Medical Transcriptionist: An Ideal Job for Military Spouses


>>Download PDF version here. TABLE OF CONTENTS

What is a Medical Transcriptionist?

  • What does a medical transcriptionist do?
  • What characteristics do I need in order to become a medical transcriptionist?
  • Where do medical transcriptionists work?
  • Who do medical transcriptionists work for? 
  • Where can I learn more about medical transcription?

How Do I Train for Medical Transcription?

  • What is the initial point of contact to begin MT education?
  • Which schools are approved? 
  • What should I ask when I contact an approved school?
  • Is distance-learning a good idea?
  • Why are some approved schools more expensive than others?
  • How long does it take to become a medical transcriptionist?

How Does Apprenticeship Work?

  • What is an apprenticeable occupation?
  • What role does government play in MT apprenticeship? 
  • Why does the Department of Labor consider this career appropriate for apprenticeship for military spouses?
  • How does Registered Apprenticeship work?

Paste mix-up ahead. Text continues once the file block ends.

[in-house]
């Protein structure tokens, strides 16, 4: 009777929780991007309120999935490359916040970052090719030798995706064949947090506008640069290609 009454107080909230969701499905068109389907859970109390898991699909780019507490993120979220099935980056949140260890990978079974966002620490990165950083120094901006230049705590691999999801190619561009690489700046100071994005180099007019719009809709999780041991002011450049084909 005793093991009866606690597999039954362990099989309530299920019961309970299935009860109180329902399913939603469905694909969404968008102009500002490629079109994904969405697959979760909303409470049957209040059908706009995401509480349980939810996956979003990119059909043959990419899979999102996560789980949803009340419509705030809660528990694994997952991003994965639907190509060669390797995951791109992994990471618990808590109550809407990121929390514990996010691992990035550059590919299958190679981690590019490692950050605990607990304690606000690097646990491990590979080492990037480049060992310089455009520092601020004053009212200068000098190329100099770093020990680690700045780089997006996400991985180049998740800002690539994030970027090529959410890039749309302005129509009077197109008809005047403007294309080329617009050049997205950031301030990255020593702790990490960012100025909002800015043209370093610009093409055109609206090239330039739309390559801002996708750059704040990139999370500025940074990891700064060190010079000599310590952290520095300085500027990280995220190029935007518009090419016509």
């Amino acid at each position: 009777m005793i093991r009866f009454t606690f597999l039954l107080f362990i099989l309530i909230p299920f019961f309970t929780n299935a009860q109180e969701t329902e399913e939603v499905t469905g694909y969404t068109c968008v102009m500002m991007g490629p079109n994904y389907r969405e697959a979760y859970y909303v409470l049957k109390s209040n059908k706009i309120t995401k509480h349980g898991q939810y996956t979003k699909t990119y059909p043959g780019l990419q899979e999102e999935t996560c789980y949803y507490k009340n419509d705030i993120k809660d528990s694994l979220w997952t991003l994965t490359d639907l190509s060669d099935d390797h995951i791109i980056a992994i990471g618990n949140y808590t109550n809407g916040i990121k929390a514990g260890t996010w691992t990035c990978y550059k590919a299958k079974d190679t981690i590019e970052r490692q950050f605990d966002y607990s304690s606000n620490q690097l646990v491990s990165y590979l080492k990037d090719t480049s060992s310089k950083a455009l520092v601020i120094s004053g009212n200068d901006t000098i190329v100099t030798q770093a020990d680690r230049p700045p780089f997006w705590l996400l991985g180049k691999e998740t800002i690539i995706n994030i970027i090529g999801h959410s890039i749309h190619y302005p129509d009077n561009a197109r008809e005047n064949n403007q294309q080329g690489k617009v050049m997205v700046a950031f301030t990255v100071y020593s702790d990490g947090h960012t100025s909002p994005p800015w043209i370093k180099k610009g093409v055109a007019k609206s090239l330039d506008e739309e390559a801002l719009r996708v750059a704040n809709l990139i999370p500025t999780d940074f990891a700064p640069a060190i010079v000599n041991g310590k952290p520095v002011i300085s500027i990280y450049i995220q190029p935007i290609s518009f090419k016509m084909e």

• Are apprentices paid?
  • Whom does Registered Apprenticeship serve?
  • What is the point of contact for the MT Registered Apprenticeship Program? 

Can I Find Employment?

  • Will it be easy for me to get a job?
  • Can I work from home?
  • Can I be self-employed and/or own my own MT service?
  • What can I expect to be paid once educated and having fulfilled apprenticeship?
  • What happens when my family has a permanent change of duty station (PCS)?

Who Promotes Medical Transcription?

  • What professional organizations serve the needs of medical transcription? 
  • What credentials and designations are recognized by MT employers and peers?
  • Why are graduate certificates, professional credentials, and designations desirable?
  • What professional organizations represent medical transcriptionists?
  • Where can I find other military spouse MTs to talk to?

What is the Future of Medical Transcription?

  • How does speech recognition technology affect the future of medical transcription?
  • How does outsourcing affect the MT industry?
  • Strategic goals

What do Military Spouses Say about this Career?


What does a medical transcriptionist do?